Dreamland seeks to dispell the negative attitude that is commonly associated with climate change through a programme of activity that educates visitors of the co-benefits of leading a sustainable life and celebrates the change through an innate atmospheric essence of playfulness and fun. The scheme also responds to the emergence of climate anxiety as a recognised medical condition and creates a space for rehabilitation and holistic integration into the fabric and family community of the scheme located on Samson on the Isles of Scilly. The locality is also key to the thesis formulation – an isolated island on an isolated archipelago – once again inhabited by humankind by creating an access point to Samson that functions as a closed loop system of material and resources, providing clean water, power, food and waste management, while the larger masterplan of a theme park incorporates power generation for the whole island, utilising kelp as biomass to generate both electricity and heat to make the Isles of Scilly more resilient to climate change and less reliant on the mainland. And ultimately using fun to educate and offer a space for solutions to be created.
The divergent areas of the scheme come together to create a thematic attraction as a starting point for a visit to the island of Samson. With areas of convalescent residential, education, celebration and discovery skewing the traditional values of a visitor centre and infusing them with an environmental agenda at every opportunity.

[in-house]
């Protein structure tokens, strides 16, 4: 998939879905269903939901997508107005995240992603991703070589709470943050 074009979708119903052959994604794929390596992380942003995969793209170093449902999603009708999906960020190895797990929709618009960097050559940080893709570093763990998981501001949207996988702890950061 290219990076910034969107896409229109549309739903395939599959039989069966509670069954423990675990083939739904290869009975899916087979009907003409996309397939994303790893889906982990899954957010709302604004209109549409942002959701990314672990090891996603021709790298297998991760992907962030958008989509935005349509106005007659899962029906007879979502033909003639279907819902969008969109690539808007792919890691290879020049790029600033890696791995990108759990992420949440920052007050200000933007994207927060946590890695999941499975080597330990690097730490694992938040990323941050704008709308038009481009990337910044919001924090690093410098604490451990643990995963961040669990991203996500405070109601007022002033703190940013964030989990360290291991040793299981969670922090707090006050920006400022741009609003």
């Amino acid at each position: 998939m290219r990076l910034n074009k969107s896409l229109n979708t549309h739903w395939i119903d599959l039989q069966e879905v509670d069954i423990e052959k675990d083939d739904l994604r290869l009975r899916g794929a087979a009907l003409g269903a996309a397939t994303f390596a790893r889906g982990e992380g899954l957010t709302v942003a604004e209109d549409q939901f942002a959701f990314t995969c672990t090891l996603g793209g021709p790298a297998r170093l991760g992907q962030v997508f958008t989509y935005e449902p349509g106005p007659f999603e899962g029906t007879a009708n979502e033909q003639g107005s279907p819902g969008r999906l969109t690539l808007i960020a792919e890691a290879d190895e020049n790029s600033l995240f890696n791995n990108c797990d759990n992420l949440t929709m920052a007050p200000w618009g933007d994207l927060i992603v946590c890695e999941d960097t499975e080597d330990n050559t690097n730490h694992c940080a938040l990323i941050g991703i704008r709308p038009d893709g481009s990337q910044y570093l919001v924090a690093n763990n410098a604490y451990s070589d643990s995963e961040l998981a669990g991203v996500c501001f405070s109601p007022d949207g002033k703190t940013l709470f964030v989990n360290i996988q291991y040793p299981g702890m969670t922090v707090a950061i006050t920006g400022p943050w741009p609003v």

The scheme is fully self-sustainable – reacting to studio readers centering on concepts of circular economy and holistic sustainability. This section slice model details the widely overlooked resource of human waste as a fertiliser for crops that are served in the restaurant, a staple of any visitor attraction as a potential revenue stream. Each waste stream is investigated as a potential valuable resource in a site-wide circular economy.
Visual – spa.
The primer for the scheme investigated the co-benefits of sustainable practice. Using kelp as a biomass electricity generator. The waste heat that is generated from this process is channelled into the creation of a hot springs spa and lido as an contextual link to the seaside vernacular and a flagship attraction for the tourist population that frequent the Isles of Scilly every year. Cornubian Batholith, the bedrock present on the Isles of Scilly, is utilised as a building resource that connects the site to the scheme, almost appearing as if it grows out of the island itself while inside.
Imagined as an advertising opportunity for the scheme as a profitable venture – each activity also relates to climate anxiety as a recognised mental health condition. Treatments offered for this condition champion a connection with the natural environment which is achieved through a convalescent home on Samson. In addition to a sense of collective togetherness – of working together to achieve a viable future. While also learning and maintaining power generation apparatus for a more resilient Isles of Scilly – residents also take part in sleep research, reflecting the name of the scheme but also relating to research into the role of sleep deprivation in a modern inability to imagine a different future.
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Curated by Laura Selwood